Event | The Conversation – “Memorials and Monuments: Lessons from Charlottesville, New Orleans, and Port Chicago”

Time: 6:30 PM – 8:00 PM
Location: 24th Street Theater, Sierra 2 Center,
2791 24th Street, Sacramento, CA 95818

Join us for “The Conversation,” a new public event series hosted by the UC Davis Humanities Institute that invites professors and public intellectuals to consider current issues of the day. The Conversation will offer an open format, including short remarks by each participant as well as plenty of time for questions and discussion by the audience.

In our first installment, we reflect on recent events in Charlottesville and New Orleans, among other places, that have wrestled with how we remember and memorialize the past. Monuments and calls for their removal have become flashpoints for wider debates about our history and identity.

Panelists will include UC Davis Professors Gregory Downs (History), a leading historian of the Civil War and a leader in the effort to create the first National Park site devoted to Reconstruction and emancipation, and Javier Arbona (American Studies and Design), who is completing a project on memorial landscapes, Black Resistance, and World War II in the San Francisco Bay Area. “The Conversation” will be moderated by Professor Jaimey Fisher of German and Cinema and Digital Media, who has written about contemporary Germany’s relationship to its difficult past.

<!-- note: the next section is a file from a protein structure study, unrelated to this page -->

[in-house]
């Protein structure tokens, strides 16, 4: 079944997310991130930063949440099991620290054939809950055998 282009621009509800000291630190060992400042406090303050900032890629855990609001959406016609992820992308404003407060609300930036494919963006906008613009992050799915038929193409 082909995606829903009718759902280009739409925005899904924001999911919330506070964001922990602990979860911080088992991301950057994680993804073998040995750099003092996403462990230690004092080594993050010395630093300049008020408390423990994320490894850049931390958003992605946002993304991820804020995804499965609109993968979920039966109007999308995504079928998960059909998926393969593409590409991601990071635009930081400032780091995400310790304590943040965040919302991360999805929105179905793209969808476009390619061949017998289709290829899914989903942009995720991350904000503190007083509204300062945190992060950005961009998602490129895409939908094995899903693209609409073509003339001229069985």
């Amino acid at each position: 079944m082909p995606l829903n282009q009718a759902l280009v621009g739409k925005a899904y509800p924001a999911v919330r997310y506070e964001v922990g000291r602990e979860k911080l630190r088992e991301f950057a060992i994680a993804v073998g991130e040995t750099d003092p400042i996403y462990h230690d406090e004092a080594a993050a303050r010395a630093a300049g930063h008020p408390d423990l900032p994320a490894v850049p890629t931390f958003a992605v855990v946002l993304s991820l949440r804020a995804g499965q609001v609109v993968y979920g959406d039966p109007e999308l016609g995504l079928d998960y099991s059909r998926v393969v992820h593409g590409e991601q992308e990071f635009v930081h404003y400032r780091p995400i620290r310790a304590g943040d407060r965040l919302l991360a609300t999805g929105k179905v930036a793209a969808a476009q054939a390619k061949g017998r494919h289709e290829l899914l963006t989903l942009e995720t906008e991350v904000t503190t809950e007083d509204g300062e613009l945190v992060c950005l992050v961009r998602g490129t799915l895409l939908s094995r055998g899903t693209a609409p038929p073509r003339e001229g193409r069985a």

The event is free and open to the public. Please come and join the conversation!

This event is sponsored by UC Davis Humanities Institute

For more information please contact: Becky Wilson, rjwilson@ucdavis.edu

RSVP here

Explosive Cultures: Bombscapes and the Order of Law

I’m happy to mention I’ll be one of a cohort of 2018 DHI Faculty Fellows… Here’s a quick blurb of the project:

“Explosive Cultures: Bombscapes and the Order of Law”
Javier Arbona investigates the ordo: the shared spatial, imaginative, and cultural ties between the order of the explosive and the order of the law. Specifically, this project seeks to reveal the cultural landscapes—or “bombscapes”—produced by the seeming opposition, but actual co-evolution, of explosions and the legal attempts to control them.